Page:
The Regulation of the Complementary Health Sector: General Public’s Knowledge of Complementary MedicineRelated Quality Assurance and Consumer Protection

Document Type : Original Article

Authors

1 Faculty of Health, University of Technology Sydney, Sydney, NSW, Australia

2 Sydney Law School, University of Sydney, Sydney, NSW, Australia

3 Faculty of Medicine, Nursing and Health Sciences, Monash University, Melbourne, VIC, Australia

Abstract

Background 
Complementary medicine (CM) use is a ubiquitous aspect of an increasingly consumer- driven model of healthcare delivery and plays an increasingly prominent role in the Australian health sector. Yet there is limited empirical research investigating the quality and integrity of protections for consumers in Australia. The aim of this study is to help address this gap in knowledge by exploring how members of the public engage with protection mechanisms related to CM use.
 

Methods 
This study utilised a cross-sectional online survey to recruit a sample of 1132 Australian adults aged 18 and over. Purposive convenience sampling was used to recruit participants from an existing database of Australian adults who had expressed interest in participating in research.
 
Results 
The majority of the participants (64.0%) had visited a CM practitioner in their lifetime. However, a minority of participants (36.9%) indicated they would feel confident in knowing where to complain if something went wrong with the treatment they received from a CM practitioner. Most participants (74.7%) had used a CM product in their lifetime. Specifically, 32.3% had ‘ever’ used an herbal product and 69.9% had ‘ever’ used a nutritional supplement. However, a minority of participants (32.7%) indicated they would feel confident knowing where to complain if something went wrong with a herbal or nutritional supplement they used. Most participants indicated a lack of knowledge about how CM practitioners and CM products are regulated in Australia.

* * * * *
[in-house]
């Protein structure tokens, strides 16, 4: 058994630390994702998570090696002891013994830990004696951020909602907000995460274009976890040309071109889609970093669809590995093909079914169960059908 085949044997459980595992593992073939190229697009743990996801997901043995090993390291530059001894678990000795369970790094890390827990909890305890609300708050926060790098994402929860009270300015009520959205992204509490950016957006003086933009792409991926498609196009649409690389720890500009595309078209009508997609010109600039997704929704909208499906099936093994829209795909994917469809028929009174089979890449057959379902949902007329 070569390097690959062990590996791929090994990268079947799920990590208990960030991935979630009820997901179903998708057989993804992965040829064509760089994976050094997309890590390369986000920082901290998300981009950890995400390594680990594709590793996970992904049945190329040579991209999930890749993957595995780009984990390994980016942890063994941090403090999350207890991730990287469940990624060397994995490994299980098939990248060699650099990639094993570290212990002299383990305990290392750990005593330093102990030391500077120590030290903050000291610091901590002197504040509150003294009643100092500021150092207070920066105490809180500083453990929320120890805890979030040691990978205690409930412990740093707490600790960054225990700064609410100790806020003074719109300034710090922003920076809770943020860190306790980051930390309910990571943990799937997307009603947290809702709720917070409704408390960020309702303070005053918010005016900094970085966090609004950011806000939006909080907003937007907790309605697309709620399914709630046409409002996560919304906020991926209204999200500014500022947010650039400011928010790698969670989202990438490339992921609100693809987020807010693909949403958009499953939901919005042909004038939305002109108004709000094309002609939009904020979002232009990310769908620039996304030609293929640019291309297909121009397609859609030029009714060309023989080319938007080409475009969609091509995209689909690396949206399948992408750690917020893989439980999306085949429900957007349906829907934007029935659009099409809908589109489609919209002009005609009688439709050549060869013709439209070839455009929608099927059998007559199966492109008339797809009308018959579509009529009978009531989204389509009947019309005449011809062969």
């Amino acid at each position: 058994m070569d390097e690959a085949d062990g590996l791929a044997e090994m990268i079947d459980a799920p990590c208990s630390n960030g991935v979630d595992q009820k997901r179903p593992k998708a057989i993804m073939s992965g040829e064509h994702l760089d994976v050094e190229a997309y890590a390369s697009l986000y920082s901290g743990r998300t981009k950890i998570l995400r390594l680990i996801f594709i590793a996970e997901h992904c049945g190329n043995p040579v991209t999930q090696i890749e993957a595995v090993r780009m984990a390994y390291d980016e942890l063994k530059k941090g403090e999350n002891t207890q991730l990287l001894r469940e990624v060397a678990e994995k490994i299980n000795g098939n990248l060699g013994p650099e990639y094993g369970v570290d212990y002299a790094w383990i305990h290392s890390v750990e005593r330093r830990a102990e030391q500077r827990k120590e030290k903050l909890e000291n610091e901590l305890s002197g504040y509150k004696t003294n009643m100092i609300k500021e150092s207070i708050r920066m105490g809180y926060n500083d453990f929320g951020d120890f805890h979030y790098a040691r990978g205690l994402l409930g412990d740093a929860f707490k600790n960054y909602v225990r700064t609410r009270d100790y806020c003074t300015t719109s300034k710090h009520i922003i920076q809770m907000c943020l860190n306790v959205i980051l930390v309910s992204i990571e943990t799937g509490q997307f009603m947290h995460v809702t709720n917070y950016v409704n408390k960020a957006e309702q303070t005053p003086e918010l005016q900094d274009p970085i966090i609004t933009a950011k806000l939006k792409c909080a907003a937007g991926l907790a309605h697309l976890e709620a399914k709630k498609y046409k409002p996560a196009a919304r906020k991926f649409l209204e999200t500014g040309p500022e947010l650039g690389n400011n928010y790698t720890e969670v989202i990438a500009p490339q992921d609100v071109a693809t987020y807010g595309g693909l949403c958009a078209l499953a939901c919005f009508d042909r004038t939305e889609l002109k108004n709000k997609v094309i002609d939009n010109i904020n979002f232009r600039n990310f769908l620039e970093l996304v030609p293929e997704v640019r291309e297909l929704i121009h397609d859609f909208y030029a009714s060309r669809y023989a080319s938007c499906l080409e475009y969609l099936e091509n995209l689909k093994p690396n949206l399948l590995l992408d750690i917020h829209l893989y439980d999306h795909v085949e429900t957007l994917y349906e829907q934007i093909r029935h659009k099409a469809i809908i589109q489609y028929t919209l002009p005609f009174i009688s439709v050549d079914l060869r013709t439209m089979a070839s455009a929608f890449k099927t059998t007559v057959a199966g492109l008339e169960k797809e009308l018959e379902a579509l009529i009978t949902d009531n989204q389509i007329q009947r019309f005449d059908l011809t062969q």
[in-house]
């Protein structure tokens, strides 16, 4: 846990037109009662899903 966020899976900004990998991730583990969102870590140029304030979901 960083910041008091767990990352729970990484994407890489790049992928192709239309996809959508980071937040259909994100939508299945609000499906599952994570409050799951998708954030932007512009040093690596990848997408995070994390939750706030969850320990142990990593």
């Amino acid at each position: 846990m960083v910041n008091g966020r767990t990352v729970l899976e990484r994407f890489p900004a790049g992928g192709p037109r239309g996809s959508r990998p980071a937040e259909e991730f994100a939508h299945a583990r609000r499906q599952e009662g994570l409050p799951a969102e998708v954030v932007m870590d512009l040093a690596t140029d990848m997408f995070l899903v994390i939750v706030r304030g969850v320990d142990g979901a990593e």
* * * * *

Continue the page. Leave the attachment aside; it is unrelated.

Conclusion 
The findings of this study clearly highlight a concerning lack of knowledge by CM patients and consumers regarding the regulation of CM in Australia. From a policy perspective, it is necessary to seek proactive approaches that target complaint-related knowledge of the CM patients and consumers through education and advocacy efforts.

Keywords


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